If Phelps were just guessing at the meaning of various symbols (most of which aren't even Egyptian) to make some kind of dictionary, the work he did to insert "Bethka" in five parts of his document in a specific place would make no sense. But if there were an existing story line in an existing text that he was working with, perhaps for some aspect of his "pure language" interest, then the bits and pieces of the GAEL that align with the Book of Abraham make more sense. The purpose of the GAEL is still unclear, but what should be clear is that Phelps began this project in the GAEL with at least some and perhaps much of the Book of Abraham before him. Contrary to the assertions of some critics, the GAEL is more likely to be drawing upon the Book of Abraham rather than the other way around.

Similar conclusions can be reached by examining the cosmological material in the GAEL, such as that on pp. 33-34, the last pages with definitions. There and elsewhere one finds Kolob, governing planets, cubits,  earth, moon, sun, and related cosmological references. It's plausible and logical that Facsimile 2 and Abraham 3 had already been translated when the GAEL was being produced.

This topic also reminds us of the problem when some of our own scholars who insist that the Book of Abraham was largely the fruit of nineteenth-century Egyptomania without knowledge of one of the main aspects of Egyptomania: fascination with the news of Champollion and the Rosetta Stone. If Phelps and the early Saints were unaware of those widely known stories where much was said about the "alphabet" being prepared by Champollion based on the translation he had on the Rosetta Stone, and if they had no clue about the phonetic aspects of the Egyptian language revealed in that work, why would Phelps and his peers strive to also create an "alphabet" of the Egyptian language? But if they were creating an "alphabet," it stands to reason that they would start with a known translation and use it to try to decode the language, Champollion-style. They messed up terribly, of course, and raise numerous questions in the process, such as why they are using many characters that aren't even Egyptian. That fact raises doubt about the project really being related to deciphering Egyptian. Perhaps they were trying to create their own "pure language" guide (where "Egyptian" is code for "pure language"), or perhaps there is something to William Schryver's theory of making a reverse cipher, or perhaps there is something even stranger going on.

With many key documents clearly being missing and so many puzzles in the Kirtland Egyptian Papers, it's hard to determine what they were trying to do. But there is evidence that helps us understand when they were trying to do it, and that seems to be after at least some of the revealed translation had been given. It's more logical to see the GAEL as dependent on the translated text, not as a source that was used to create it.

Thursday, July 04, 2019

The Twin Book of Abraham Manuscripts: Do They Reflect Live Translation Produced by Joseph Smith, or Were They Copied From an Existing Document?

A number of critics of the Book of Abraham and even some LDS scholars have alleged that a pair of Book of Abraham manuscripts with a few Egyptian characters in the left margin give us a window into Joseph Smith's "translation" process. At the heard of their argument is alleged textual evidence that Joseph Smith is dictating live. The critical evidence is the fact that both scribes, Frederick G. Williams and Warren Parrish, make some of the same errors and corrections in the document, rather clearly showing that simultaneous dictation is taking place. Therefore, it is alleged, these manuscripts show Joseph Smith dictating and giving the new translation of Egyptian characters from the papyri.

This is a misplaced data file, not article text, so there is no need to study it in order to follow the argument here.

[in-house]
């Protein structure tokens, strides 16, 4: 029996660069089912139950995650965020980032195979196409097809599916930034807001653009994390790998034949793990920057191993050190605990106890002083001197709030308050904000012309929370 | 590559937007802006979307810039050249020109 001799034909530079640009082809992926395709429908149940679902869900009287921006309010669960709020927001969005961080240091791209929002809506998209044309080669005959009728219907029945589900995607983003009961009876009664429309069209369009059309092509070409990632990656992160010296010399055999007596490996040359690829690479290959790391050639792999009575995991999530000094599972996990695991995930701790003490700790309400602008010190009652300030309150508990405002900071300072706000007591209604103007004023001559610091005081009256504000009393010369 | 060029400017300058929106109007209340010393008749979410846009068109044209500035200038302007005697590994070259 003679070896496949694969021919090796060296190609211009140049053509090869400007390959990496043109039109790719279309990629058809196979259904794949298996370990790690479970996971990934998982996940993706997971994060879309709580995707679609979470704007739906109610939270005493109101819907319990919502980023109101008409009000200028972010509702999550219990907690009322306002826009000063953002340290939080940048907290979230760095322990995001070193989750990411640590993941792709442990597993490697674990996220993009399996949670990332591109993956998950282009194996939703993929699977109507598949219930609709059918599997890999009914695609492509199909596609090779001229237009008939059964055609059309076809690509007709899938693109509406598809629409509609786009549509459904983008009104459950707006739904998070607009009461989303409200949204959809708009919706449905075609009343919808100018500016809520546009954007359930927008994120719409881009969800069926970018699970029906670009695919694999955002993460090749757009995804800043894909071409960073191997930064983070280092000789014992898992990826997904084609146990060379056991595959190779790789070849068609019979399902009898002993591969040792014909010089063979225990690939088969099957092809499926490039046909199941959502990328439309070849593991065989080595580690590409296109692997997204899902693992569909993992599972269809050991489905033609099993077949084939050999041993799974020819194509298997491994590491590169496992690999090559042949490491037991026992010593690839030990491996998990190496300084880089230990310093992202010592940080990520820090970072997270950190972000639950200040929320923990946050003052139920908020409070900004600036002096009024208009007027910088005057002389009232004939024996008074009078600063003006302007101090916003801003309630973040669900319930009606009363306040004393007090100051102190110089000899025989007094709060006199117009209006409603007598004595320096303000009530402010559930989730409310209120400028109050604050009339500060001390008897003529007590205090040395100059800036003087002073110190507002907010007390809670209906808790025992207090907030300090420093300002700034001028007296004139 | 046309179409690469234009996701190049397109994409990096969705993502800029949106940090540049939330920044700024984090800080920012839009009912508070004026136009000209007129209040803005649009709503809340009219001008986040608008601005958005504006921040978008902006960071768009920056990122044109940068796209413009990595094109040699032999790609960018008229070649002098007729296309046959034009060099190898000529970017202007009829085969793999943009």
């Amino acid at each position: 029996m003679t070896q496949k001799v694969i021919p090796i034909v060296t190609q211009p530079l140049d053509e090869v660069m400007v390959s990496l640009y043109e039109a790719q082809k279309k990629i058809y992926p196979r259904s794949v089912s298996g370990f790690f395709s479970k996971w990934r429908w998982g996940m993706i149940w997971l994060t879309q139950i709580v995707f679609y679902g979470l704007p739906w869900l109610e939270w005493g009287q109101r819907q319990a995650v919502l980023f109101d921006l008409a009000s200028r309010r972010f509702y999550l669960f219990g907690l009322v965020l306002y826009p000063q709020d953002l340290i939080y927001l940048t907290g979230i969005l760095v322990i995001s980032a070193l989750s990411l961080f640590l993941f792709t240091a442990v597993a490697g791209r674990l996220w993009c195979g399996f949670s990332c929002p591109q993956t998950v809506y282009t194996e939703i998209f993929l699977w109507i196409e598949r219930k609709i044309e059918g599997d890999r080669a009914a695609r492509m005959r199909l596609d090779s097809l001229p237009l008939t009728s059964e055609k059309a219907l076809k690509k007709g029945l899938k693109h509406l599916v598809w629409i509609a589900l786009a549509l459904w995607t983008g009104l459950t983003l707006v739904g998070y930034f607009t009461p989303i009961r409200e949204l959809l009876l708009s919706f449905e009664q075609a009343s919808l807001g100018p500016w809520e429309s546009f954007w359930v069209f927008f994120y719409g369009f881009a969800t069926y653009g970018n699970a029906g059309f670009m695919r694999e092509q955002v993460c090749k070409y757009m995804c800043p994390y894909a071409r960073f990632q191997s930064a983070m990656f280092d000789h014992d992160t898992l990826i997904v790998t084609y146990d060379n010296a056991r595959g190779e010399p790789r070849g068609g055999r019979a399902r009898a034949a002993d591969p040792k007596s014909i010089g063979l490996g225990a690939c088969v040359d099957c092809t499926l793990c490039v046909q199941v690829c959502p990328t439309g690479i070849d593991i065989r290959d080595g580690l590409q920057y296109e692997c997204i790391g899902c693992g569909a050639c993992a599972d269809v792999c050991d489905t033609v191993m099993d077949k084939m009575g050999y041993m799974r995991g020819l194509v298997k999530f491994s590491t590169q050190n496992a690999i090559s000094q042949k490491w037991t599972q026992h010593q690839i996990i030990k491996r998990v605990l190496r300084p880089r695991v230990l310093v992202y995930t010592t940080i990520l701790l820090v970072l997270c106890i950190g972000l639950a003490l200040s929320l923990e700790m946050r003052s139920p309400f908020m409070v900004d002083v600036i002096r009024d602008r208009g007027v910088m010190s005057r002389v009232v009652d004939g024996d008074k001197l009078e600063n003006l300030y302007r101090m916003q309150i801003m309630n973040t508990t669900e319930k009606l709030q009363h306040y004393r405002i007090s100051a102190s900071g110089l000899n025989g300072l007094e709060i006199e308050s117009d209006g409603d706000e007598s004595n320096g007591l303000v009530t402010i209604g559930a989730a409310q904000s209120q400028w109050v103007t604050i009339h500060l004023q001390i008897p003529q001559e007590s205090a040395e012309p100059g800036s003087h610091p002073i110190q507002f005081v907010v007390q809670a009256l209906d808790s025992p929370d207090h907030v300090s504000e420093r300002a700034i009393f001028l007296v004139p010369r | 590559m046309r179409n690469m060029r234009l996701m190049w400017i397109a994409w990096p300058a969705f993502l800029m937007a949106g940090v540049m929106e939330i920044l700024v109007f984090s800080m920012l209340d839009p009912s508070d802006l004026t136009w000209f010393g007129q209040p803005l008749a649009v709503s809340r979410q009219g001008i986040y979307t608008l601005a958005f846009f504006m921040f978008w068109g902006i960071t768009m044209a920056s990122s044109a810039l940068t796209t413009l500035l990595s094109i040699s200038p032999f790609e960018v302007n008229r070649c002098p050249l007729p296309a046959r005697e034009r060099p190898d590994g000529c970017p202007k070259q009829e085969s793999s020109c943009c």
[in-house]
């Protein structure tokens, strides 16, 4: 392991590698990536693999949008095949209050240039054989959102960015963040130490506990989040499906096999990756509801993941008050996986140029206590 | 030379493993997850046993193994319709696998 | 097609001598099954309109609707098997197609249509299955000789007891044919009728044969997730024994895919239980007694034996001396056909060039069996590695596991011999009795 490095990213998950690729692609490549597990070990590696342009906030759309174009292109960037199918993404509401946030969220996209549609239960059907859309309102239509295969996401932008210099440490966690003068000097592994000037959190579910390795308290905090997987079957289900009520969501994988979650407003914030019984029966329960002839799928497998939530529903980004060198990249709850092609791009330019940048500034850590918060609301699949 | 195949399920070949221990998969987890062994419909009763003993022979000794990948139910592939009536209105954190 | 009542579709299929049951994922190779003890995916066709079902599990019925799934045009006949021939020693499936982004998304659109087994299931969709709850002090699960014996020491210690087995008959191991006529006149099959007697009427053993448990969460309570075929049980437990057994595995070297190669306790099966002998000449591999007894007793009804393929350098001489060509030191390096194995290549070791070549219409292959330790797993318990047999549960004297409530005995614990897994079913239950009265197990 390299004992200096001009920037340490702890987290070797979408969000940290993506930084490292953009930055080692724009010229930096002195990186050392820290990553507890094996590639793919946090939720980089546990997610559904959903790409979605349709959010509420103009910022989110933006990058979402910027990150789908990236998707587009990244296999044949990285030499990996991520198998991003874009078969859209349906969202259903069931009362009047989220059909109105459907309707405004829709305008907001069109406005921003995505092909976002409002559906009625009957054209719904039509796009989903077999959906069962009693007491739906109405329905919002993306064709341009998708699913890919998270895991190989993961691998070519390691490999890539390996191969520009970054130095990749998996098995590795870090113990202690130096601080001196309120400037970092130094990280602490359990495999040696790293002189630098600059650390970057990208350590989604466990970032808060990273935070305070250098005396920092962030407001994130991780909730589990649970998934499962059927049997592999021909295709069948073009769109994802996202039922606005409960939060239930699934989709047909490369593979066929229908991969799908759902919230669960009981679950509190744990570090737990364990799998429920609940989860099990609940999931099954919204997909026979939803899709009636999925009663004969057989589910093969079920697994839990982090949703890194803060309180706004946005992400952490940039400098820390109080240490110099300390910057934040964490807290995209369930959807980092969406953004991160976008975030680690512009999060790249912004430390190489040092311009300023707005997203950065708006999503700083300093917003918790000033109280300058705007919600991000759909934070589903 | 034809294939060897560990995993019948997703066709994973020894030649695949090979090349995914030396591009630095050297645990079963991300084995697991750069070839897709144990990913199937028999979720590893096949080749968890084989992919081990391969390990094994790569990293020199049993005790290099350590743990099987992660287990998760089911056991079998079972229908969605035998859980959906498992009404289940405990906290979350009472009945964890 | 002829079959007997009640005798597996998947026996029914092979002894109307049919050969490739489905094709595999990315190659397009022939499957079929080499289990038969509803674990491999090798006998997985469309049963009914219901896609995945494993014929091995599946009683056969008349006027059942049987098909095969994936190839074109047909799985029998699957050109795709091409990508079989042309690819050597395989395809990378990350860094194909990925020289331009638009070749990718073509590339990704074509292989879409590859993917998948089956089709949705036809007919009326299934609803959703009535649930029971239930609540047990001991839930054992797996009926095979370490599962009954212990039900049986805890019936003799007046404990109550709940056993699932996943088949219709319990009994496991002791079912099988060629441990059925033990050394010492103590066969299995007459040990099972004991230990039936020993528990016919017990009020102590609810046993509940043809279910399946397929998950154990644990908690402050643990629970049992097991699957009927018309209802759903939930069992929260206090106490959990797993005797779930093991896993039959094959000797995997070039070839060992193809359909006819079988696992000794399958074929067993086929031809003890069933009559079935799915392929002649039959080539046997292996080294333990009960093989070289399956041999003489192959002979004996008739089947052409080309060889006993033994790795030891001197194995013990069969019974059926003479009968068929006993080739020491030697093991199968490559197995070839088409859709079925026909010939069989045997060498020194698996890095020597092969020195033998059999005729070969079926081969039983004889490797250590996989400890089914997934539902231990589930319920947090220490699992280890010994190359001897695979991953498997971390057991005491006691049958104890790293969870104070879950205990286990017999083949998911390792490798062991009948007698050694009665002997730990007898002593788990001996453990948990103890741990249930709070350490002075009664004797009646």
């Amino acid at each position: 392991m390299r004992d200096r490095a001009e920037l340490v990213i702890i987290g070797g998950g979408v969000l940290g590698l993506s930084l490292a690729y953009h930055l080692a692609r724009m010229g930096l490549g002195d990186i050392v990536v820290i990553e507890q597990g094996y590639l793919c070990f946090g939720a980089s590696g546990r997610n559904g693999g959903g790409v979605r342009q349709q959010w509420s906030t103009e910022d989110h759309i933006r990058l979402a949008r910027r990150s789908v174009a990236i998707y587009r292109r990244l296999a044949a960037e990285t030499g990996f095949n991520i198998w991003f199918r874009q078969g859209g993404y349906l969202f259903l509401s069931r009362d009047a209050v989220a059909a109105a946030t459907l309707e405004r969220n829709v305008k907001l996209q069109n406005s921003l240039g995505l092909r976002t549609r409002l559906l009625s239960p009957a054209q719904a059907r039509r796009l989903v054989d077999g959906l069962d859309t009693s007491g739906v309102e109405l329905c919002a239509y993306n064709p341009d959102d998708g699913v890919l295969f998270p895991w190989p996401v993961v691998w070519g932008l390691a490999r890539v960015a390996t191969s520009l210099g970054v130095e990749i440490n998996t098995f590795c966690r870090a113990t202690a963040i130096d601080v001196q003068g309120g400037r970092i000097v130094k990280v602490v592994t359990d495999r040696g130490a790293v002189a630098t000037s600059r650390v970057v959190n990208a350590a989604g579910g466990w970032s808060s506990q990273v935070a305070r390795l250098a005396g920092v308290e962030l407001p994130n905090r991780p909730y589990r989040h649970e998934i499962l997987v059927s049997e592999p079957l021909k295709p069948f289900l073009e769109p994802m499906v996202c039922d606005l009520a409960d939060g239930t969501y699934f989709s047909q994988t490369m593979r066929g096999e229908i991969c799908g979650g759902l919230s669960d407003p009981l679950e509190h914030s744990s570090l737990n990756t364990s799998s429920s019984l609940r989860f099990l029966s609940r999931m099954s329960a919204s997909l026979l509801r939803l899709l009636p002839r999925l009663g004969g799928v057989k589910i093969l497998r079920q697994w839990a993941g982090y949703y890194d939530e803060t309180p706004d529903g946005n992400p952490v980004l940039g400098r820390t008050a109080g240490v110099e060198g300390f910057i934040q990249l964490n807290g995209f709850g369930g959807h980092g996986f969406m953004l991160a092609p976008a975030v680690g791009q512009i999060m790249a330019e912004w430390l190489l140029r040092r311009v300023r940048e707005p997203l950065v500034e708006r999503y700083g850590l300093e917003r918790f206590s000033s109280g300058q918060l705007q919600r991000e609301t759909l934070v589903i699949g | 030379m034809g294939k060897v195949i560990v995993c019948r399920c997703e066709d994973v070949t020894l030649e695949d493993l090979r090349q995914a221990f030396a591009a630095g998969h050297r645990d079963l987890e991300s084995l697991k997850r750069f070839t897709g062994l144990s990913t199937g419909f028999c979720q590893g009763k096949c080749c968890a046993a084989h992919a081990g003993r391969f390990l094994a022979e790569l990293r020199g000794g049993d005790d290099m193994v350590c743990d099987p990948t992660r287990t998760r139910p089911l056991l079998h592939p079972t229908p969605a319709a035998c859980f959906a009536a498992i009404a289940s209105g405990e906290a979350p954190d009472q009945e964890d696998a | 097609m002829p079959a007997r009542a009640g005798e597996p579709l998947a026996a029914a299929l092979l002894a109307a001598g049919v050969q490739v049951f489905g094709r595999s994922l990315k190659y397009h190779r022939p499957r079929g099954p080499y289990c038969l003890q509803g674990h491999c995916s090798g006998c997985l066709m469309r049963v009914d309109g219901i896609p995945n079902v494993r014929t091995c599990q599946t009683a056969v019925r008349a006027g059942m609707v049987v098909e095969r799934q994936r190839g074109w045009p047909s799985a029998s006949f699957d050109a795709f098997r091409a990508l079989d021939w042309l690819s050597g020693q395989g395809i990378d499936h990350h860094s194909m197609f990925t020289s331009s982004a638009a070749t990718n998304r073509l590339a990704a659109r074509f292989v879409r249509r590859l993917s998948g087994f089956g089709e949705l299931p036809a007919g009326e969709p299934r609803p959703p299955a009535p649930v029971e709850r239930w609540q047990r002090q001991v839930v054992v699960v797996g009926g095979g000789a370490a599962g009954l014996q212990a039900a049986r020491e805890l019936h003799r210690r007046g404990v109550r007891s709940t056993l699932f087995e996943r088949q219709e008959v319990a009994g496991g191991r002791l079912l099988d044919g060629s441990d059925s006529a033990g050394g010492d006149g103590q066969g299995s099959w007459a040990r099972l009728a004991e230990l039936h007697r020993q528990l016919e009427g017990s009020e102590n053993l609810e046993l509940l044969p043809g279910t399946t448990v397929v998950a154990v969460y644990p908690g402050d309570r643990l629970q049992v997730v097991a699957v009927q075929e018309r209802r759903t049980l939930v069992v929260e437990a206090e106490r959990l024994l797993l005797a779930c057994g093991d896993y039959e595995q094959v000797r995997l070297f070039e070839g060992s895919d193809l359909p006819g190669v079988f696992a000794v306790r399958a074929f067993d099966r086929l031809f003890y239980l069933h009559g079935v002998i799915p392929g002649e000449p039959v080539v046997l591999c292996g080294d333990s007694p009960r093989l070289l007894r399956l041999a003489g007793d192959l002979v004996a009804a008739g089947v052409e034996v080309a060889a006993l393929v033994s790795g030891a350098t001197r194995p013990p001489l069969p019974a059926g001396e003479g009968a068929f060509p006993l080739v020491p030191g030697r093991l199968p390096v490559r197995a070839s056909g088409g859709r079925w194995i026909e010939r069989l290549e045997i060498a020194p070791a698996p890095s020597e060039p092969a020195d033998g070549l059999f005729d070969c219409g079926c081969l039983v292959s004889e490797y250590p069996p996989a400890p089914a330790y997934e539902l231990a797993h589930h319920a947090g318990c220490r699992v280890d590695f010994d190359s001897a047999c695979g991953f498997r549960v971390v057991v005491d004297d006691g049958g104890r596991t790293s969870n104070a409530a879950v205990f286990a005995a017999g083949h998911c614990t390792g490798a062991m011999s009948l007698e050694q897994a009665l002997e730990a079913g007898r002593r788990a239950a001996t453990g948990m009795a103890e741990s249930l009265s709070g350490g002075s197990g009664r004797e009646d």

Critics of the Book of Abraham have discussed portions of the textual evidence and considered it in light of their theory that Joseph was dictating the translation. Unfortunately, in my opinion, they generally do not seriously allow for the possibility of an alternate hypothesis: that the scribes were creating a copy of an already existing document. The idea of an existing document is typically dismissed with assertions of "no evidence." But the textual evidence they point to in support of their case needs to be evaluated in light of that alternate hypothesis as well in order to make a reasonable comparison of the merits of the two approaches, rather than hastily dismissing the alternative and declaring victory. Fortunately, now anyone can make that evaluation using the publication of high-resolution images and transcripts of the Book of Abraham documents in the Joseph Smith Papers website and in The Joseph Smith Papers, Revelations and Translations, Volume 4: Book of Abraham and Related Manuscripts, edited by Robin Scott Jensen and Brian M. Hauglid (Salt Lake City, UT: Church Historian’s Press, 2018). For this, I'm truly grateful to Hauglid and Jensen and the many others who made this possible (in spite of my differences with the editors' apparent personal opinions on some Book of Abraham issues).

To get started, in the Table of Contents for Volume 4 of The Joseph Smith Papers, Revelations and Translations, we can see links to the three key BOA manuscripts in question. These are:
The twin manuscripts, reflecting two scribes both working at the same time, are Manuscript A by Frederick G. Williams and Manuscript B by Warren Parrish. Let's consider what the textual evidence tells us. First, consider the evidence from spelling.